The left wing had impact damage on the leading edge and crumpling on the wingtip at approximately a 45 degree angle and inboard from the wingtip approximately 3 feet. The left wing was separated from the fuselage, the aileron remained attached and continuity was confirmed from the base of the control column to the cable break in the wingroot and from the wingroot to the aileron and the counterweight remained attached. The fuel cap remained secured and in place; fuel was confirmed in the fuel tank. The aft wing attach bolt was absent; however the fuselage attach hole was slightly elongated and imprints similar to a washer was seen on one side of each attach point. The stall warning lift detector was located in the left wing and was removed. Continuity was confirmed when the lift detector was activated. The wing was installed with four vortex generates located at the wing root.
The right wing had impact damage on the leading edge and crumpling on the wingtip at approximately a 30 degree angle and inboard from the wingtip approximately 4 feet. The right wing was separated from the fuselage, the aileron remained attached and continuity was confirmed from the base of the control column to the cable break at the wingroot and from the wingroot to the aileron. The counterweight remained attached and in place. The fuel cap remained secured and in place; fuel was confirmed in the fuel tank; however, a breach of the fuel tank resulted in fuel observed leaking from the tank the following day. The wing was installed with four vortex generates located at the wing root.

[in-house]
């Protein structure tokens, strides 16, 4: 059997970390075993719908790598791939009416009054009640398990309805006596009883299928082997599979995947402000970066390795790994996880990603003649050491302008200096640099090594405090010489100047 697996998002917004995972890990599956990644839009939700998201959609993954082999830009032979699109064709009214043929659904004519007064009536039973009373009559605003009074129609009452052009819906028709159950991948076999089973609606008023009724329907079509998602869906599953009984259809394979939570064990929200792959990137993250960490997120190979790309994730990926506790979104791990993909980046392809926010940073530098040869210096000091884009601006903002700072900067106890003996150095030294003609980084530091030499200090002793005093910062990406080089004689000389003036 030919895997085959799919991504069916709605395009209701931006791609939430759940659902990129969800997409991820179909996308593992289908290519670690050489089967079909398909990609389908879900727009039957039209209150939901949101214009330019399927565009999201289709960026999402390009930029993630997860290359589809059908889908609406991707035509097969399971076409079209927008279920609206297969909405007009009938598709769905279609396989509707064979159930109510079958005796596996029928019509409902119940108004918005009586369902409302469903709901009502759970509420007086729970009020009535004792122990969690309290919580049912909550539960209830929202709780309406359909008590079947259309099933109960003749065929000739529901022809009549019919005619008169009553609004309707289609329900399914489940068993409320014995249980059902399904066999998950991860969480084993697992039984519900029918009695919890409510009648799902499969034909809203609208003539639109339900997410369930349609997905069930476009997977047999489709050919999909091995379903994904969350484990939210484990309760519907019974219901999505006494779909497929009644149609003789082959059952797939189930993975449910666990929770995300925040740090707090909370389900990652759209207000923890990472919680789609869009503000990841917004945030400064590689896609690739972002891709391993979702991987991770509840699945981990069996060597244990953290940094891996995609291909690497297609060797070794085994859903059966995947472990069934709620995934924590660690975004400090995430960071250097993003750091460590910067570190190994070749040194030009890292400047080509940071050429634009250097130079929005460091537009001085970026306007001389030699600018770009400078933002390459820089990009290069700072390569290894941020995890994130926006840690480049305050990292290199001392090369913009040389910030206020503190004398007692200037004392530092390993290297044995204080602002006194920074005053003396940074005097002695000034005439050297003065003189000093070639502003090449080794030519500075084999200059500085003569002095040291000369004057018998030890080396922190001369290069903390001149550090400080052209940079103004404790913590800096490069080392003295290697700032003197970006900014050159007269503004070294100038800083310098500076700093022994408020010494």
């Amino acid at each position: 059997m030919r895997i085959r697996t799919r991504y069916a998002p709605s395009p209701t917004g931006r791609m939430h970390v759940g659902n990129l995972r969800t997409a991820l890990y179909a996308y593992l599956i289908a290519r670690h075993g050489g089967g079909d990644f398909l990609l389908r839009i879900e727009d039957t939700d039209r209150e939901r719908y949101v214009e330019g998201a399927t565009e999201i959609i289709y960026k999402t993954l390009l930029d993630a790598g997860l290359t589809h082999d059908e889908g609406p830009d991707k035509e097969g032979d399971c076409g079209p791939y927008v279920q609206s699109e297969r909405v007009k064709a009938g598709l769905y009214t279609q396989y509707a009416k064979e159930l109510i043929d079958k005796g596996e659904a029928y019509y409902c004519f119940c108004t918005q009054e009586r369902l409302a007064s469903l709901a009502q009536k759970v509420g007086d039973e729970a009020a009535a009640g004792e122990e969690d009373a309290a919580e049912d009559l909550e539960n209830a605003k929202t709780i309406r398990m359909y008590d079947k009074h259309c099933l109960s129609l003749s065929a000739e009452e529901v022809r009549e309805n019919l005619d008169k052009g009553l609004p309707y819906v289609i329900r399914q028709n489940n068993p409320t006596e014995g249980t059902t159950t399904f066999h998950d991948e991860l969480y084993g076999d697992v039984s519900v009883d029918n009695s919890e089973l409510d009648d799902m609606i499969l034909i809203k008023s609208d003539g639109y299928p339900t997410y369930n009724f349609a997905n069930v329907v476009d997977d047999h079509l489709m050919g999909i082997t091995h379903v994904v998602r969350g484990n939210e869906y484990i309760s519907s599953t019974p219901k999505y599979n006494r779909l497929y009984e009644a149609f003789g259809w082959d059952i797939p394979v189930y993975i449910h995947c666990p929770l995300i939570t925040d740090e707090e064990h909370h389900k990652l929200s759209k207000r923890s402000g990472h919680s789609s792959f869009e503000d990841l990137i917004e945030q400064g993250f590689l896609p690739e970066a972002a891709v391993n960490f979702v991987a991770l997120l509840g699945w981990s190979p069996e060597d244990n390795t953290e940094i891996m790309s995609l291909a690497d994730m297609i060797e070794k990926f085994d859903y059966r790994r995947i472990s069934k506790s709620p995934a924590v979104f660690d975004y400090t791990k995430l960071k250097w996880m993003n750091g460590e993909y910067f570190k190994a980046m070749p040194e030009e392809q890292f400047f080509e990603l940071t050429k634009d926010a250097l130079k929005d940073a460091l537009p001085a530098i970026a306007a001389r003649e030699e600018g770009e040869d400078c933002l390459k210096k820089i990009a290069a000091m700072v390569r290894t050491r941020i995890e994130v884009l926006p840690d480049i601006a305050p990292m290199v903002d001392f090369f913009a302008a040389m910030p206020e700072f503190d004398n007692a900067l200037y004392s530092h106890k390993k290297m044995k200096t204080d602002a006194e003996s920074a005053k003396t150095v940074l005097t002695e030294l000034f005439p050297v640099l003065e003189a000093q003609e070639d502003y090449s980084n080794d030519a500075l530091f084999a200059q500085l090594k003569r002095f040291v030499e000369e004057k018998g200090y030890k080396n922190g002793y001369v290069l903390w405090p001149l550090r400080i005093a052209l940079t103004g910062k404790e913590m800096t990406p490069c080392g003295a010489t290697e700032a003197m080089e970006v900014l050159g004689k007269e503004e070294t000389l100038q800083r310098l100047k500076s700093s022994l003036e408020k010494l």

Examination of the airplane revealed that the flap position handle was in the first detent which correlated to flaps extended to 10 degrees.
The empennage remained attached, connected by the flight control cables, and was thermally damaged. The elevator and rudder remained attached to the empennage. The elevator trim was measured and had 9 exposed threads which correlate to a slight nose up setting. The aft edge of the rudder had missing paint that was similar in dimension and color as paint transfer located 16.25 feet above ground level on an adjacent tree.
The cabin area exhibited thermal damage. The seats remained attached to their respective attach points, except for the pilot seat which was partially attached at the feet on the inboard track; however, were separated from the outboard track. The seatbelt buckles were located; however, the seatbelt webbing was thermally destroyed. The pilot and left rear passenger seat belts were not connected at the male and female ends; however, witnesses that responded to the crash location reported that they had released the seatbelt for the left rear passenger to assist in their extraction. The right front and rear passenger seatbelt buckles were found still connected at the male and female end. The right front passenger's shoulder harness was found retracted and not attached to the lap belt. Two passengers had been ejected from the airplane during the impact sequence one passenger was located 93 inches from the cabin entry door and the other was located 203 inches from the cabin entry door.